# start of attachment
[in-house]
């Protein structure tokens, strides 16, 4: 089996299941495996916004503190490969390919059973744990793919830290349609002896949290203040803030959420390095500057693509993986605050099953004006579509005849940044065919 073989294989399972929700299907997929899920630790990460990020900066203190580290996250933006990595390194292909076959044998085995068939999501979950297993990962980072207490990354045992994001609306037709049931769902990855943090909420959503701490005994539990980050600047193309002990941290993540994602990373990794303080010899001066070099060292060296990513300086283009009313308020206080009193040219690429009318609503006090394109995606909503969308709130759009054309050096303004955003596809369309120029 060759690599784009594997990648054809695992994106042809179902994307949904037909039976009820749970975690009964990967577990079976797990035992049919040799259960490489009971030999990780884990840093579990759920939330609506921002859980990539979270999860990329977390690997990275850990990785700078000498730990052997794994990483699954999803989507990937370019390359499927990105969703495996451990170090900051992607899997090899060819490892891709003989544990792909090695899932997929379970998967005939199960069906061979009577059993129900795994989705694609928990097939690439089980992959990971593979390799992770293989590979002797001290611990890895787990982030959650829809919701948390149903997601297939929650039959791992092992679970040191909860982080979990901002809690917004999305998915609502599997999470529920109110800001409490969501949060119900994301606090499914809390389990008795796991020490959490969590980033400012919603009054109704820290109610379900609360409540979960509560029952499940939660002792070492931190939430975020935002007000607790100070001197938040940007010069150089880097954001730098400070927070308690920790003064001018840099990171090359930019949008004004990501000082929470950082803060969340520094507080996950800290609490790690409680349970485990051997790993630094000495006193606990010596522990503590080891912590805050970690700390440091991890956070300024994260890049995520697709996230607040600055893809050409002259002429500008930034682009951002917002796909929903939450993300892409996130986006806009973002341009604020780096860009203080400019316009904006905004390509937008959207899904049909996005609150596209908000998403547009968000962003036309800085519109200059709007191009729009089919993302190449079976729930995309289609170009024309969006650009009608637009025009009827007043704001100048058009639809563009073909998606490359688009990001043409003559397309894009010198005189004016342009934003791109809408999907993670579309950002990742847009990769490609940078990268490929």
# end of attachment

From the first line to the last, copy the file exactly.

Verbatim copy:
[in-house]
């Protein structure tokens, strides 16, 4: 089996299941495996916004503190490969390919059973744990793919830290349609002896949290203040803030959420390095500057693509993986605050099953004006579509005849940044065919 073989294989399972929700299907997929899920630790990460990020900066203190580290996250933006990595390194292909076959044998085995068939999501979950297993990962980072207490990354045992994001609306037709049931769902990855943090909420959503701490005994539990980050600047193309002990941290993540994602990373990794303080010899001066070099060292060296990513300086283009009313308020206080009193040219690429009318609503006090394109995606909503969308709130759009054309050096303004955003596809369309120029 060759690599784009594997990648054809695992994106042809179902994307949904037909039976009820749970975690009964990967577990079976797990035992049919040799259960490489009971030999990780884990840093579990759920939330609506921002859980990539979270999860990329977390690997990275850990990785700078000498730990052997794994990483699954999803989507990937370019390359499927990105969703495996451990170090900051992607899997090899060819490892891709003989544990792909090695899932997929379970998967005939199960069906061979009577059993129900795994989705694609928990097939690439089980992959990971593979390799992770293989590979002797001290611990890895787990982030959650829809919701948390149903997601297939929650039959791992092992679970040191909860982080979990901002809690917004999305998915609502599997999470529920109110800001409490969501949060119900994301606090499914809390389990008795796991020490959490969590980033400012919603009054109704820290109610379900609360409540979960509560029952499940939660002792070492931190939430975020935002007000607790100070001197938040940007010069150089880097954001730098400070927070308690920790003064001018840099990171090359930019949008004004990501000082929470950082803060969340520094507080996950800290609490790690409680349970485990051997790993630094000495006193606990010596522990503590080891912590805050970690700390440091991890956070300024994260890049995520697709996230607040600055893809050409002259002429500008930034682009951002917002796909929903939450993300892409996130986006806009973002341009604020780096860009203080400019316009904006905004390509937008959207899904049909996005609150596209908000998403547009968000962003036309800085519109200059709007191009729009089919993302190449079976729930995309289609170009024309969006650009009608637009025009009827007043704001100048058009639809563009073909998606490359688009990001043409003559397309894009010198005189004016342009934003791109809408999907993670579309950002990742847009990769490609940078990268490929």